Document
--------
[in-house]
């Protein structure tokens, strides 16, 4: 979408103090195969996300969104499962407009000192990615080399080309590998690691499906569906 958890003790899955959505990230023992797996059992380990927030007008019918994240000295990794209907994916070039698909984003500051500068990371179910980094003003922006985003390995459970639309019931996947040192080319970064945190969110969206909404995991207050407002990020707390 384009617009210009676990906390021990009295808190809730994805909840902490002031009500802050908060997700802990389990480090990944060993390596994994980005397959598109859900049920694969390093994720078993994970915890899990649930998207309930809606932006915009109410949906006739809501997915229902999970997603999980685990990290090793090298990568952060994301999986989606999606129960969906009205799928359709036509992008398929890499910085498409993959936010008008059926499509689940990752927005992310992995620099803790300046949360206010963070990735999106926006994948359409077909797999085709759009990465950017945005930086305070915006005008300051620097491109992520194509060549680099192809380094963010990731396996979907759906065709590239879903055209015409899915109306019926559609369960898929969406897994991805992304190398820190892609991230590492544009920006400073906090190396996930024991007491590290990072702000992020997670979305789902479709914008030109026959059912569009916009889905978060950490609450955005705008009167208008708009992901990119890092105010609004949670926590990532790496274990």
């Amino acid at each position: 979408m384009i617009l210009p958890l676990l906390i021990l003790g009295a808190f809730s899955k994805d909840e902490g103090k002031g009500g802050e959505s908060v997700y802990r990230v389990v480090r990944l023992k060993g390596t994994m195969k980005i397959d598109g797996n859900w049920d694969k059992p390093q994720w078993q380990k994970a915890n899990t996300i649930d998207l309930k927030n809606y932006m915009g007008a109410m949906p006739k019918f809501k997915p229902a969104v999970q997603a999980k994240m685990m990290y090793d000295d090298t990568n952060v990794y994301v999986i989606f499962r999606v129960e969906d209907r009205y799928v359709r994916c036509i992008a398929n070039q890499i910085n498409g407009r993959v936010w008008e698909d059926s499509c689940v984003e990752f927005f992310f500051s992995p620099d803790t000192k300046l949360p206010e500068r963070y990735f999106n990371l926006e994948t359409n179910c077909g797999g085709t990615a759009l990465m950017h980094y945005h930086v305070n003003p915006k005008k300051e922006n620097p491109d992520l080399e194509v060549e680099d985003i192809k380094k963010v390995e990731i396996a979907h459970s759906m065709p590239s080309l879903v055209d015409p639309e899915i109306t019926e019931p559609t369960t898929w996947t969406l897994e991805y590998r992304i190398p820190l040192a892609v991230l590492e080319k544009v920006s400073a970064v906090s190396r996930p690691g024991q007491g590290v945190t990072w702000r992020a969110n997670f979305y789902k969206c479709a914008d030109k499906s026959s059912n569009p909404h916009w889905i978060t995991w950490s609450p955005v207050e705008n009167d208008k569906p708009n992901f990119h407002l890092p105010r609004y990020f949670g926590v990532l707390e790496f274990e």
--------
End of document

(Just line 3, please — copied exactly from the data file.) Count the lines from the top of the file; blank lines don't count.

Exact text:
């Amino acid at each position: 979408m384009i617009l210009p958890l676990l906390i021990l003790g009295a808190f809730s899955k994805d909840e902490g103090k002031g009500g802050e959505s908060v997700y802990r990230v389990v480090r990944l023992k060993g390596t994994m195969k980005i397959d598109g797996n859900w049920d694969k059992p390093q994720w078993q380990k994970a915890n899990t996300i649930d998207l309930k927030n809606y932006m915009g007008a109410m949906p006739k019918f809501k997915p229902a969104v999970q997603a999980k994240m685990m990290y090793d000295d090298t990568n952060v990794y994301v999986i989606f499962r999606v129960e969906d209907r009205y799928v359709r994916c036509i992008a398929n070039q890499i910085n498409g407009r993959v936010w008008e698909d059926s499509c689940v984003e990752f927005f992310f500051s992995p620099d803790t000192k300046l949360p206010e500068r963070y990735f999106n990371l926006e994948t359409n179910c077909g797999g085709t990615a759009l990465m950017h980094y945005h930086v305070n003003p915006k005008k300051e922006n620097p491109d992520l080399e194509v060549e680099d985003i192809k380094k963010v390995e990731i396996a979907h459970s759906m065709p590239s080309l879903v055209d015409p639309e899915i109306t019926e019931p559609t369960t898929w996947t969406l897994e991805y590998r992304i190398p820190l040192a892609v991230l590492e080319k544009v920006s400073a970064v906090s190396r996930p690691g024991q007491g590290v945190t990072w702000r992020a969110n997670f979305y789902k969206c479709a914008d030109k499906s026959s059912n569009p909404h916009w889905i978060t995991w950490s609450p955005v207050e705008n009167d208008k569906p708009n992901f990119h407002l890092p105010r609004y990020f949670g926590v990532l707390e790496f274990e």